Eczema, also known as atopic dermatitis, is a chronic, non-contagious, inflammatory skin condition characterized by itching, redness, and scaly rashes.
Eczema comes and goes over time. It results in very dry and sensitive skin, and can be made worse by exposure to many different things, including allergens such as pet dander or dust mites. Other common triggers include soaps, detergents and lotions with heavy fragrances. Exposure to perfumes and cleaning products can also irritate eczema. For some people, weather changes (especially dry winter air) make eczema worse.
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Eczema is particularly common in infants, and an estimated 10 to 20 percent of children have eczema. It is not contagious and is often hereditary. About 60 percent of those with eczema will experience symptoms by age 1, and another 30 percent will experience symptoms by age 5. Children born into families that have a history of allergic diseases such as asthma or hay fever are at an increased risk for developing eczema. Eczema is considered to be part of the “atopic march.” The atopic march involves the diagnosis of eczema, food allergy, allergic rhinitis, and asthma, typically in that sequential order.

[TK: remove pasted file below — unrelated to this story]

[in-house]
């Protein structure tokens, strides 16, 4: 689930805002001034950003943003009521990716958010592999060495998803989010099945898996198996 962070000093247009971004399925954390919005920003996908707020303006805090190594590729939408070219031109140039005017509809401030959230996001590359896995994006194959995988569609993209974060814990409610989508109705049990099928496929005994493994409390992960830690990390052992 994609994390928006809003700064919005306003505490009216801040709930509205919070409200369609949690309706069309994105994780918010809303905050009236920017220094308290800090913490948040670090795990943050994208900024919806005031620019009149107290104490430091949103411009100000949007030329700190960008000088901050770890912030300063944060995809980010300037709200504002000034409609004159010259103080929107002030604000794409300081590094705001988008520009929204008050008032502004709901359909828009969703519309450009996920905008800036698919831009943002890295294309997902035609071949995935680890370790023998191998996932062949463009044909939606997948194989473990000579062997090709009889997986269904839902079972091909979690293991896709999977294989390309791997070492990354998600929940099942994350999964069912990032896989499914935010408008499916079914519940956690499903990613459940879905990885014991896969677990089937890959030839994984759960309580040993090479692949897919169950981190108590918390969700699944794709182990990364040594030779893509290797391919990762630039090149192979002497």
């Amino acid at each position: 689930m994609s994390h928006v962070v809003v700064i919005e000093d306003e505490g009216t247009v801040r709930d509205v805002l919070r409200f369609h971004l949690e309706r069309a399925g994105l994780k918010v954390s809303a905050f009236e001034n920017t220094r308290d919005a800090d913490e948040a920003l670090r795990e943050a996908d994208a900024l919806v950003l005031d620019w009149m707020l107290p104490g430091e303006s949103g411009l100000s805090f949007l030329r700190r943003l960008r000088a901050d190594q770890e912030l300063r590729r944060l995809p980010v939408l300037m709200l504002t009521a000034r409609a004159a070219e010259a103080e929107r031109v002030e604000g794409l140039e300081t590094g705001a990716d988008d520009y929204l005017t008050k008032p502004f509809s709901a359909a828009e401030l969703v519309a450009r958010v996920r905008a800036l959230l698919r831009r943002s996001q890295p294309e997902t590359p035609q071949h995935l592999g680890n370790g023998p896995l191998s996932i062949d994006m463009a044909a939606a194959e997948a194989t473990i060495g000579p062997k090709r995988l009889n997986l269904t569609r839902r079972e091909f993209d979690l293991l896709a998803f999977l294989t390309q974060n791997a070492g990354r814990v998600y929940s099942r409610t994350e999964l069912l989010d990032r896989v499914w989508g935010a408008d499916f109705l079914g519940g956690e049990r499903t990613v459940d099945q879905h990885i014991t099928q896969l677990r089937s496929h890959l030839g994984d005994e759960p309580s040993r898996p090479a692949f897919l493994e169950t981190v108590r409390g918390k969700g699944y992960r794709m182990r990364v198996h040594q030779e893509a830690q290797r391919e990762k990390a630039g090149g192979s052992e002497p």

Although the majority of children outgrow eczema, for adults who continue to suffer, it is a serious condition. Adult eczema is a chronic condition that involves inflamed, red, itchy patches of skin that can erupt in oozing flare-ups. Different areas of the body can be affected for adults, including face, hands and even eyelids. The itching for adults can feel unbearable as flare-up can affect skin all over the body. There are treatments and medications (hyperlink to treatment and management) which can help control some of the itchiness and pain caused by eczema.